This is permissible by state law—a part of the Texas code requires details to be concealed if perceived as a domestic security threat.

Our intern has spent a month attempting to figure out what substances are contained in the area of his house. He doesn't realize why

Local authorities, such as fire stations, have this material, but the public and media representatives can't have the same access.

They have the right to deny such details whether they suspect that the content may be used for weapons or illicit reasons, explains Houston Fire Chief Sam Peña. As fire chief, he has access to all the facts, and he replied there should be a means to let the citizens know without endangering stability.

Federal law is very straightforward that states that the population has a right to know, and HFD can provide them with details to make a proper judgment about whether to go or what happens, or what risks there are in their communities.

In this state legislative session, the city hopes to petition the Texas Environmental Protection Board to amend any wording or come up with a fix. Simple details about toxic substances will be published to the public. Right now, though, municipal councils can't do anything more than lament about this law. But the City Council of Houston allowed one amendment during the Watson blast.

People asked City Council Members in the months following the blast, what's going to happen? What's going to happen? Are we making enough adjustments to make sure this doesn't happen again?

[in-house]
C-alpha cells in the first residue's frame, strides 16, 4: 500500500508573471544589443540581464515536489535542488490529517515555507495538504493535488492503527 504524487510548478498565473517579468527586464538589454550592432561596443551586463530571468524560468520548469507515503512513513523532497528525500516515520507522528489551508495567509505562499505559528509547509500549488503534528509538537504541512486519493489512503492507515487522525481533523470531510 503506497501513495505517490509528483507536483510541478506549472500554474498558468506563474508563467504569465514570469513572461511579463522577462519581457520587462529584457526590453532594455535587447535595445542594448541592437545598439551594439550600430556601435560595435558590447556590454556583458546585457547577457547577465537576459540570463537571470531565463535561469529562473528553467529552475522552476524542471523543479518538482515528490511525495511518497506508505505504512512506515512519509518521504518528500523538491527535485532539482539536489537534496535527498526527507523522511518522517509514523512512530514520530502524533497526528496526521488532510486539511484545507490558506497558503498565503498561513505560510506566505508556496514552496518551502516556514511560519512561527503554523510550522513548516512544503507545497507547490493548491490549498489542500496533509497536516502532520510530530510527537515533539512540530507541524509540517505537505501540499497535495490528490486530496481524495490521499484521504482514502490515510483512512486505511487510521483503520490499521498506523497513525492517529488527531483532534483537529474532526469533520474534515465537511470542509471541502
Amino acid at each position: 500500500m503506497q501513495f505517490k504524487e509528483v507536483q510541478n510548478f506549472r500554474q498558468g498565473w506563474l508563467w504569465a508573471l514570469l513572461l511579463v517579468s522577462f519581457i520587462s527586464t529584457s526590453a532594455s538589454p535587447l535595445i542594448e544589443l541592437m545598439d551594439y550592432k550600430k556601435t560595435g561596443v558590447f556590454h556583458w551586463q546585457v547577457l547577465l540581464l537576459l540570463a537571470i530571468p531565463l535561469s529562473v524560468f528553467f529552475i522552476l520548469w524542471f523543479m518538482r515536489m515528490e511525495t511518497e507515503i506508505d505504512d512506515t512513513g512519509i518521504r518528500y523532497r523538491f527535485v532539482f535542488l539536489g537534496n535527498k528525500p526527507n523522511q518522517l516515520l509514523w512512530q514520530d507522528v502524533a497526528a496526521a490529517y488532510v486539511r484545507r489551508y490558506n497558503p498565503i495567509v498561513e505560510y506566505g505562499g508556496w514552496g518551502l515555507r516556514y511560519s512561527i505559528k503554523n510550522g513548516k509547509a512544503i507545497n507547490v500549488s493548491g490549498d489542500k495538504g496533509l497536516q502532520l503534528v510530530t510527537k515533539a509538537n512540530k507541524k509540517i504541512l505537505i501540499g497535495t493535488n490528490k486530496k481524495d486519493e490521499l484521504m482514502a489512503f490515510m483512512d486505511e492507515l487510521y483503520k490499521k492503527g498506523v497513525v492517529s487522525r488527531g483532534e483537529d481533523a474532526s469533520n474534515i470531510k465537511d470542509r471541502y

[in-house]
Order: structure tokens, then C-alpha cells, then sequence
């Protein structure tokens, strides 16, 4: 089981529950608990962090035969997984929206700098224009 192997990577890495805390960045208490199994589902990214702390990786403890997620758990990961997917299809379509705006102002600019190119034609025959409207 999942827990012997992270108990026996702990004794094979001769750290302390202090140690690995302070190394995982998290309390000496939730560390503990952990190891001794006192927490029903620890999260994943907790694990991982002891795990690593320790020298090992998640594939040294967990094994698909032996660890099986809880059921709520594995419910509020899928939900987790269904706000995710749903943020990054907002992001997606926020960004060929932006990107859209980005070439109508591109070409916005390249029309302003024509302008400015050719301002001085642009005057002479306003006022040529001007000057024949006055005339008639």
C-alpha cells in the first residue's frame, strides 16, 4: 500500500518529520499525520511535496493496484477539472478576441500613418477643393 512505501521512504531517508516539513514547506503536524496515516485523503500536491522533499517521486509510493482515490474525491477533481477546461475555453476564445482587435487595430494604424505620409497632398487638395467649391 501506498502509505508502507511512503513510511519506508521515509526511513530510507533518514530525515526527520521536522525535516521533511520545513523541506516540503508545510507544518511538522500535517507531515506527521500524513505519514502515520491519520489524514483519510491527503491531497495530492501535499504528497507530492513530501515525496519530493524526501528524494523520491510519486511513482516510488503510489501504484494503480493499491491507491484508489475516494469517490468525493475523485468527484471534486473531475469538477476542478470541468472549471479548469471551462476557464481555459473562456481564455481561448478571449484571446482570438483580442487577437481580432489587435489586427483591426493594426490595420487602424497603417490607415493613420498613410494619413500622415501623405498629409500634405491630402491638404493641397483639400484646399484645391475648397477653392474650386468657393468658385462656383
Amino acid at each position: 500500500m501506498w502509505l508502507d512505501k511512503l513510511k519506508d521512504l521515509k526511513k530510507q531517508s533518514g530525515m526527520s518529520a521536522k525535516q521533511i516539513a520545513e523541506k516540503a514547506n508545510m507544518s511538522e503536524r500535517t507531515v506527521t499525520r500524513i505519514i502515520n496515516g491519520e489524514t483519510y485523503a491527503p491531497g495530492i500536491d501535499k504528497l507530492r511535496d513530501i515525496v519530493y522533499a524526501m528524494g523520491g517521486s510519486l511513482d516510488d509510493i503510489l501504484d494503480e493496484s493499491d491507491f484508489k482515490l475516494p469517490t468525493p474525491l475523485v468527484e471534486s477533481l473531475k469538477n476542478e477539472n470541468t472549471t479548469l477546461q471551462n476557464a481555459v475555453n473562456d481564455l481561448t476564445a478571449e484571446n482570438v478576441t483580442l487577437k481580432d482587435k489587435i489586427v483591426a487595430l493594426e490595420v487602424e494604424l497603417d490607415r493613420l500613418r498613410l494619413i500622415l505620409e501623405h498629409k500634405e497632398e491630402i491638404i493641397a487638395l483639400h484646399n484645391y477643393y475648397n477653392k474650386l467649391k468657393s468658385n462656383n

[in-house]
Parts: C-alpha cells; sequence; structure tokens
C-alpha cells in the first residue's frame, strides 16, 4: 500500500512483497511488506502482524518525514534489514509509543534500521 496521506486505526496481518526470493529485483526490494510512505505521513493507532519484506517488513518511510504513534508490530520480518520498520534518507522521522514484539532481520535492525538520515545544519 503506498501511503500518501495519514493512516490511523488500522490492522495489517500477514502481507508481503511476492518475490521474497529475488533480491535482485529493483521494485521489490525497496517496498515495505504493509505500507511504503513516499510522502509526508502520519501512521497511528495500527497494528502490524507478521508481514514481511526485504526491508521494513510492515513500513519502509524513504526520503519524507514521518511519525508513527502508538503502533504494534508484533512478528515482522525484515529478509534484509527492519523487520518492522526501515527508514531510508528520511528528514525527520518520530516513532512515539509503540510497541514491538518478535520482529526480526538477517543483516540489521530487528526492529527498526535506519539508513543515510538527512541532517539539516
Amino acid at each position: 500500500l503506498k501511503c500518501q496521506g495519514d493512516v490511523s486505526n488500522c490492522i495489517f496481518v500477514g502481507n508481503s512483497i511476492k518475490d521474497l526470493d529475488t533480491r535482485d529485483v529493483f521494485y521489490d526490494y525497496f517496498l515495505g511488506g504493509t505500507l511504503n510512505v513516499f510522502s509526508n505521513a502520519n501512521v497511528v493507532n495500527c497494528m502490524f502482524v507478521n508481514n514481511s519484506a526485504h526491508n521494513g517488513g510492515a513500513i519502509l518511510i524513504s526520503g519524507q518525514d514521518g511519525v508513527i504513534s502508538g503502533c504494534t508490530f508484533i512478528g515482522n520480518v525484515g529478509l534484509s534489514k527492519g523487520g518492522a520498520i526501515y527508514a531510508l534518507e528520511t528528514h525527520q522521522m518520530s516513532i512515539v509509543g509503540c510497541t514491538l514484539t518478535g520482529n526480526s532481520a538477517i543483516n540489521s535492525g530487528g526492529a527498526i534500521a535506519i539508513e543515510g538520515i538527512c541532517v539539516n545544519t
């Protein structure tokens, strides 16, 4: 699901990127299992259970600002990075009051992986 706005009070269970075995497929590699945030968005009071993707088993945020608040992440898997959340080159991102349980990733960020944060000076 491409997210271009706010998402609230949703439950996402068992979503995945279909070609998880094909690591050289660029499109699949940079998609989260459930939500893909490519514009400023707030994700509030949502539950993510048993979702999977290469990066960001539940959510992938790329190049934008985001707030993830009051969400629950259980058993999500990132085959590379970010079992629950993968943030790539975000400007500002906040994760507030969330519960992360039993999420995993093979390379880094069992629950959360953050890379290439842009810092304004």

It reflects the district where the blast took place. The Council strengthened some of the rules for toxic goods industries, but Council Members explain that much needs to be accomplished at the state and federal level.

However, other problems, such as buildings that hold dangerous chemicals that neighbors don't know about. That's what scares residents because several buildings sit there because nobody knows what's going on in those buildings.

City authorities are preparing to make more improvements, and the criminal probe into the Watson blast is also underway. The Environmental Control Board is a small investigation body.

It investigates chemical disasters, but it has little authority to enact them.

Around a dozen, experts are working to identify the root causes of a chemical explosion and better establish the broad spectrum of reasons that contributed to it and how to avoid a future disaster. The Board also makes recommendations—which are weighted based on an empirical ethos. Historically, a variety of CSB guidelines have been implemented, contributing to cleaner workplaces and neighborhoods.

Even the guidelines are exactly that—the recommendations. They are directed to just about everyone and everyone who could make a crucial change: businesses, business associations, state and federal governments.

The guidelines are completed at a rate of around 80%. Yet more than 130 were not there nationwide.

Rick Engler, who was serving on the CSB for a five-year period that concluded last year, doesn't believe tragedies like the Watson explosion are going anywhere soon.

Although several families have relocated back, some homes remain destroyed and boarded. He believes further accidents are likely until there is a strong effort from the state of Texas and the leadership of the U.S. government—to step ahead, not back, on chemical protection concerns.

Frank Peters, a neighbor of the Westbranch who believed the nuclear bomb had gone off, fled to his dad's house after the blast. His insurance provider has not yet charged his claim in a year, and he doesn't believe they will.

It is part of one of the pending litigation against Watson Grinding and Processing.

When he purchased the property, he had a ton of houses to choose from if he knew anything like that. If he learned Watson had a chemical like that, he would have taken a different choice.